- Date: December 14, 2009
WASHINGTON, DC, December 14, 2009 – World Wildlife Fund issued the following statement today from Bill Eichbaum, WWF’s Vice President of Marine and Arctic Policy, following release of the Ocean Policy Task Force’s Recommendations on Coastal and Marine Spatial Planning:
“Oceans ecosystems and resources once thought to be inexhaustible and indestructible are now under increasing pressure as the result of a variety of threats, including: overfishing and unsustainable fishing practices; poorly planned coastal development; pollution; and the effects of global climate change and ocean acidification. We anticipate that this pressure will only increase as competing uses continue to expand, including developing forms of ocean renewable energy to meet our growing energy demands.
‘The U.S. manages our oceans under 140 different laws, executed by 20 Federal agencies. Actions are pursued under these laws without a unifying ocean policy and implementation mechanism to ensure that invaluable ocean ecosystems and resources continue to be able to provide the activities, sources of food, jobs, and revenues that we depend on.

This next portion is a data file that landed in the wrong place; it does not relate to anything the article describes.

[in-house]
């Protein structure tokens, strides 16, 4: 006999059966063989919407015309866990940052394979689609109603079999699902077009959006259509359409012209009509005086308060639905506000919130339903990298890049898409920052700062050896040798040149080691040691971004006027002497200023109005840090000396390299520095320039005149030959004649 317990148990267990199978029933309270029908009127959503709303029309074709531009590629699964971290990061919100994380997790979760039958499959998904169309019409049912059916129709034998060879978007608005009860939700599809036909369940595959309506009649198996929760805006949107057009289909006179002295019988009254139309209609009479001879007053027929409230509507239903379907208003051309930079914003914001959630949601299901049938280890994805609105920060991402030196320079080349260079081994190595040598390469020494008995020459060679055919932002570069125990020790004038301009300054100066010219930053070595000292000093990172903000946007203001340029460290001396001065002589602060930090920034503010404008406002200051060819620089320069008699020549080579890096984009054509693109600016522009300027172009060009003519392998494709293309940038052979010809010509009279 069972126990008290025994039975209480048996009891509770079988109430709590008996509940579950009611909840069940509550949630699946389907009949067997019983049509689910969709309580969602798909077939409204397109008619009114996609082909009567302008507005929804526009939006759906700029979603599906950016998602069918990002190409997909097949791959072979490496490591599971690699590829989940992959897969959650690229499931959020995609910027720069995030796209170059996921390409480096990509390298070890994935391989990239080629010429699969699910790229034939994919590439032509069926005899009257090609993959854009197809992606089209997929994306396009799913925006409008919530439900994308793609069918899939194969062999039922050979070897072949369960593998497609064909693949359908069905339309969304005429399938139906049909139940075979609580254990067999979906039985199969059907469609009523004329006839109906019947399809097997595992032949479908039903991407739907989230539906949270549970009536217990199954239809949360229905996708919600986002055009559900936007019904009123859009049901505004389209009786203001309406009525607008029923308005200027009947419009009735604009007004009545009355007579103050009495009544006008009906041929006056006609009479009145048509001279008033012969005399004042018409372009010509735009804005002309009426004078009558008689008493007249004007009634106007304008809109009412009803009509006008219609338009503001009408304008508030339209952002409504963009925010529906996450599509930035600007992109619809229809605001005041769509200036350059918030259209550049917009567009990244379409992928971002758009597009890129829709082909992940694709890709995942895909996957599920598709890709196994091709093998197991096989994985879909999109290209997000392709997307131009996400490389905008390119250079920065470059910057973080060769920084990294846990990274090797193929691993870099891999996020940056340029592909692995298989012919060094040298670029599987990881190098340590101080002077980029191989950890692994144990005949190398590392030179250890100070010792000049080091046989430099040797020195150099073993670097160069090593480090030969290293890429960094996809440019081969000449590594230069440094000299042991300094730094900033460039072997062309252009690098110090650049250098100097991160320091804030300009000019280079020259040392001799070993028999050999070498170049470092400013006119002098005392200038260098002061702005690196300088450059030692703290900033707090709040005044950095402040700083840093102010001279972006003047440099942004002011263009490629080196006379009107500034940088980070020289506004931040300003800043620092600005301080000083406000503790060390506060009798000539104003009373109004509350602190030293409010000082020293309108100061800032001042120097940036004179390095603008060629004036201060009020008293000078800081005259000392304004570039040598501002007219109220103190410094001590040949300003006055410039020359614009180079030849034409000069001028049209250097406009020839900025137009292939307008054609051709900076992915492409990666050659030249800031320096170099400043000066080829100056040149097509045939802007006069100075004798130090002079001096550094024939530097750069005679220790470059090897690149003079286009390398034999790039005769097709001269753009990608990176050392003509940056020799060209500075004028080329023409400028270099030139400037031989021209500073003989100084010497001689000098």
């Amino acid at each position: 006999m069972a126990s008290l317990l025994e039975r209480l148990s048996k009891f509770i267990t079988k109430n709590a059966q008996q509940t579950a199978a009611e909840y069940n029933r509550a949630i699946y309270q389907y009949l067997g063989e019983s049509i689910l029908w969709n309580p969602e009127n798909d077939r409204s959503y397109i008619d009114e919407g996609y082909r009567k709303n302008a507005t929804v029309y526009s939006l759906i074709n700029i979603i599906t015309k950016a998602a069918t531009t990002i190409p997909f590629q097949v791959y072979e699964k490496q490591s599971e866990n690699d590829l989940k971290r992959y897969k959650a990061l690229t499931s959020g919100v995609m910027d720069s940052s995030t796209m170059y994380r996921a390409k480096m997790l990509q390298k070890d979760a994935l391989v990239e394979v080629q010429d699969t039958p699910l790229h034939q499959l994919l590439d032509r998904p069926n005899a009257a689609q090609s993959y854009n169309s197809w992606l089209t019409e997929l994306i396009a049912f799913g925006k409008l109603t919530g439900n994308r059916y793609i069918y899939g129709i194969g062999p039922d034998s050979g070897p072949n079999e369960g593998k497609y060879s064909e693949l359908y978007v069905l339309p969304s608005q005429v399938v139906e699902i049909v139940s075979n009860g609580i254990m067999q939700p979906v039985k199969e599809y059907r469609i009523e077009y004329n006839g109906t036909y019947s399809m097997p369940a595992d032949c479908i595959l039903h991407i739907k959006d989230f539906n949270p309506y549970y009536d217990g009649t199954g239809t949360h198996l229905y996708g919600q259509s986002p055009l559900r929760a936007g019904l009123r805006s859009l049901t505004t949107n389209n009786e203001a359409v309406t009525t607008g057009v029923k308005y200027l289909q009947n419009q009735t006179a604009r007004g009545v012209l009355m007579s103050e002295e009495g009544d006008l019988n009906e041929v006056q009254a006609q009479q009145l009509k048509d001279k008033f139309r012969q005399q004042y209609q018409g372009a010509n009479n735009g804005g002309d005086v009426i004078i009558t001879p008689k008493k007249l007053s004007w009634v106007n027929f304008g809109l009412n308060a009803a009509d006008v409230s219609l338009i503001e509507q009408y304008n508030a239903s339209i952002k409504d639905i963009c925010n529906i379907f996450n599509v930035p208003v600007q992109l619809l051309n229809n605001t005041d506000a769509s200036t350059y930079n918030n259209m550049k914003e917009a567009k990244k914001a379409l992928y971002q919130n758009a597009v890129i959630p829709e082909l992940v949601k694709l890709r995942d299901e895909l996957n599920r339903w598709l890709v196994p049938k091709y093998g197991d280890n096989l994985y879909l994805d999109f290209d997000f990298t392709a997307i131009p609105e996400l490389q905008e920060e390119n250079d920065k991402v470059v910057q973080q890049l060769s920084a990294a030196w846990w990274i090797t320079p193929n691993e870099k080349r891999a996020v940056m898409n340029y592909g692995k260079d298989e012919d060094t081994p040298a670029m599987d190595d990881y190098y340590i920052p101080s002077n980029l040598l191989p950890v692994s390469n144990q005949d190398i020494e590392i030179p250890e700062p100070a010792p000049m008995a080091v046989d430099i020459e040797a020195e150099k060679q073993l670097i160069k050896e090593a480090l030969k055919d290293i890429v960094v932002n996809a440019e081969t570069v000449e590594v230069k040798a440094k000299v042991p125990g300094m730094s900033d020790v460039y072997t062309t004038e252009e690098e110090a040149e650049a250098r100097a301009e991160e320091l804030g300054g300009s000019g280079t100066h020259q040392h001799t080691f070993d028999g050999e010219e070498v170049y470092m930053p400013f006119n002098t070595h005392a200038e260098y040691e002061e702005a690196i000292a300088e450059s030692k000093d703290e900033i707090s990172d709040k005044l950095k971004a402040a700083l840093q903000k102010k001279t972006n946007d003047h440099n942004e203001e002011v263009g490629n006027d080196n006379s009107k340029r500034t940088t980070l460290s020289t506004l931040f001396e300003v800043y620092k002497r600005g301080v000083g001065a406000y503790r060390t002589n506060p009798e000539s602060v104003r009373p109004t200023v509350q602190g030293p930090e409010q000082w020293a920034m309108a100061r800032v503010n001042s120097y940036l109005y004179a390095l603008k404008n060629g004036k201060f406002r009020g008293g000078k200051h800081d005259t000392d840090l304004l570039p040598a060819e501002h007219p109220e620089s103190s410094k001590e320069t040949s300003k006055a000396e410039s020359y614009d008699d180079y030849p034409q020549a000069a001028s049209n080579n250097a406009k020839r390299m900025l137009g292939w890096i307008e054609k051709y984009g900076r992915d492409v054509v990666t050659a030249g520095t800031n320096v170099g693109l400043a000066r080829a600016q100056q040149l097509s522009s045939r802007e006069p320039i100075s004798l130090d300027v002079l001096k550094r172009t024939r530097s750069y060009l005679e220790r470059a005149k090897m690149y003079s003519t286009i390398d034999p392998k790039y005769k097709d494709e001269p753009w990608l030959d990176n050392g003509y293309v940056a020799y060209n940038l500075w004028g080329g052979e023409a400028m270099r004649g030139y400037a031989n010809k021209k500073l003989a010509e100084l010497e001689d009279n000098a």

“Recognizing the vital importance of establishing and implementing such a policy, President Obama created an inter-agency task force in June. The task force was charged with providing him recommendations on the best means to ensure that our oceans and coasts become and remain vibrant and continue to provide for this and future generations.
Today, this task force issued its final set of interim recommendations – taking us one step further to meeting the vision articulated by the President in June; we commend them for the strong ideas put forward. WWF asks that the President move swiftly to put these types of actions into place through clear executive action, specifically by issuing a strong national ocean policy to protect, maintain, and restore marine ecosystem health and by providing the types of tools – including marine spatial planning – to make implementation of this policy successful. Decades ago, we set Federal standards for the protection and management of our forests, our air and our fresh water supplies. It is beyond time for the U.S. to set similar standards for our oceans, coasts, and Great Lakes, and the economies and uses they support.”